I'm on my way to work, with a blocked nose, inflamed throat, and possibly conjunctivitis.
the conjunctivitis (or whatever it is) doesn't seem to trouble me at all.
the only time i realized I'm battling a respiratory infection, is after a 50 metre flat out sprint, when catching my breath was downright painful and needed consciously controlled breathing. but I'm sure I'd have survived (albeit a bit more uncomfortably) if I just let my body control its breathing while I focused on the pain or maybe distracted myself with watching this fistfight that was happening on the road near the bus I'm in.
it got me thinking: my body is never (and possibly never has been) 100% functional in its optimum capacity. it's always in a state of graceful degradation, but there's so much of redundancy and compensation mechanisms built in, that a fully functional human is probably pointless, and maybe also pointlessly unattainable.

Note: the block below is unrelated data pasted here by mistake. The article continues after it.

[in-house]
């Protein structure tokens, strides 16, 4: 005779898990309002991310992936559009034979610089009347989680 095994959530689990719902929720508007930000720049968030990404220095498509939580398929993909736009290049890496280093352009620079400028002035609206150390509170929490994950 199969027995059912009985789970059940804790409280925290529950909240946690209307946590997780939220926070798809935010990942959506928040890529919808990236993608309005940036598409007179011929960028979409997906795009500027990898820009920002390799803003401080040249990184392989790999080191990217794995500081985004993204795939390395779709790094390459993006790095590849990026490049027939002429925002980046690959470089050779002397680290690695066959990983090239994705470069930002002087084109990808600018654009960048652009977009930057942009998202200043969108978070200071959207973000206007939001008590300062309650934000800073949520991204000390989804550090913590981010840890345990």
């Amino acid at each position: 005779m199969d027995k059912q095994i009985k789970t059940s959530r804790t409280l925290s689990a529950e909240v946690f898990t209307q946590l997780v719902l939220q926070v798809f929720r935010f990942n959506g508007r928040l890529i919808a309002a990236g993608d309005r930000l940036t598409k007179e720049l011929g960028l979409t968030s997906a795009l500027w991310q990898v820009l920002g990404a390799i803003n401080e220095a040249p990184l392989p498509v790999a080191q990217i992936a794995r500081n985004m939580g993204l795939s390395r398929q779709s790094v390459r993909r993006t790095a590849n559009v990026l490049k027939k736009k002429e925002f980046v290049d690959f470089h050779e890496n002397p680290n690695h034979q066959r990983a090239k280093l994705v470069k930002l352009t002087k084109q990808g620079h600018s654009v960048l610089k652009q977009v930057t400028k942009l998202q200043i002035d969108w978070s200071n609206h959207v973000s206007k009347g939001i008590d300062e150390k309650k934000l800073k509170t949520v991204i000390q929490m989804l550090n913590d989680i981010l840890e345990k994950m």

and then i look around at the stuff humans have built. we have built everything to operate at close to optimum parameters. we build fail safe systems, redundancy, feedback systems, but at what level? it doesn't even come close to where primordial living systems are at.
to me, humans are very far from building any sort of self-sustaining lifelike system, not because the stuff we build is rather limited in its ability to gracefully degrade and adapt under adverse conditions, but because the stuff we build is too simple to bother putting such abilities in. the complexity of even the most simplest forms of life fascinates me and fills me with awe.